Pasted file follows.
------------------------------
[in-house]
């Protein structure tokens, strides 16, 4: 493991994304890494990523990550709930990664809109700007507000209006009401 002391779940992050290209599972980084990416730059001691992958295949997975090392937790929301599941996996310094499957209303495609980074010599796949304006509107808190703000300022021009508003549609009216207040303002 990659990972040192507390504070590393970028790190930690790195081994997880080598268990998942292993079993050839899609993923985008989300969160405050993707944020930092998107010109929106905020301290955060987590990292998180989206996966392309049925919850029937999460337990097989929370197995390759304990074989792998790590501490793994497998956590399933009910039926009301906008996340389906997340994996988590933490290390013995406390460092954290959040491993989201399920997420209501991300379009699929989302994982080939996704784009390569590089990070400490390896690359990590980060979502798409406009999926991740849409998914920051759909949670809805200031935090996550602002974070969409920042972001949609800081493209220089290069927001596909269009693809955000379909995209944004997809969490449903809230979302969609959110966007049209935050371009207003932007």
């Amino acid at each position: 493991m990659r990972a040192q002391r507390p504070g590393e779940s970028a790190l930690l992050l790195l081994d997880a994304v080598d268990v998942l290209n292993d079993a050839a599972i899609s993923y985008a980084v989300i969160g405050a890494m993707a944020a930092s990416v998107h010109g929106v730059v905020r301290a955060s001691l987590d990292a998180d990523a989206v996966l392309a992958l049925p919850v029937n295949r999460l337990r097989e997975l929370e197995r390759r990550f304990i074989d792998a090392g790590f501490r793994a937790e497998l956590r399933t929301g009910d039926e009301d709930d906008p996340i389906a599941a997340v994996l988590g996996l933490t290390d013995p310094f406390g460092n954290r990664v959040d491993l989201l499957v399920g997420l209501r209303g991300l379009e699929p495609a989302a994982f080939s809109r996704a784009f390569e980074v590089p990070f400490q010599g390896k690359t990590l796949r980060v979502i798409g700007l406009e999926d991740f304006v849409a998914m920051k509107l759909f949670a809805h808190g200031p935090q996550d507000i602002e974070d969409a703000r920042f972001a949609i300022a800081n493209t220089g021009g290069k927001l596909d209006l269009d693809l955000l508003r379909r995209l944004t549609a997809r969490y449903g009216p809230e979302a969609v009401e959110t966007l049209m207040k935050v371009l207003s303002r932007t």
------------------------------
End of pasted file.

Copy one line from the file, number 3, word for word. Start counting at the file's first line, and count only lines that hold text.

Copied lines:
């Amino acid at each position: 493991m990659r990972a040192q002391r507390p504070g590393e779940s970028a790190l930690l992050l790195l081994d997880a994304v080598d268990v998942l290209n292993d079993a050839a599972i899609s993923y985008a980084v989300i969160g405050a890494m993707a944020a930092s990416v998107h010109g929106v730059v905020r301290a955060s001691l987590d990292a998180d990523a989206v996966l392309a992958l049925p919850v029937n295949r999460l337990r097989e997975l929370e197995r390759r990550f304990i074989d792998a090392g790590f501490r793994a937790e497998l956590r399933t929301g009910d039926e009301d709930d906008p996340i389906a599941a997340v994996l988590g996996l933490t290390d013995p310094f406390g460092n954290r990664v959040d491993l989201l499957v399920g997420l209501r209303g991300l379009e699929p495609a989302a994982f080939s809109r996704a784009f390569e980074v590089p990070f400490q010599g390896k690359t990590l796949r980060v979502i798409g700007l406009e999926d991740f304006v849409a998914m920051k509107l759909f949670a809805h808190g200031p935090q996550d507000i602002e974070d969409a703000r920042f972001a949609i300022a800081n493209t220089g021009g290069k927001l596909d209006l269009d693809l955000l508003r379909r995209l944004t549609a997809r969490y449903g009216p809230e979302a969609v009401e959110t966007l049209m207040k935050v371009l207003s303002r932007t």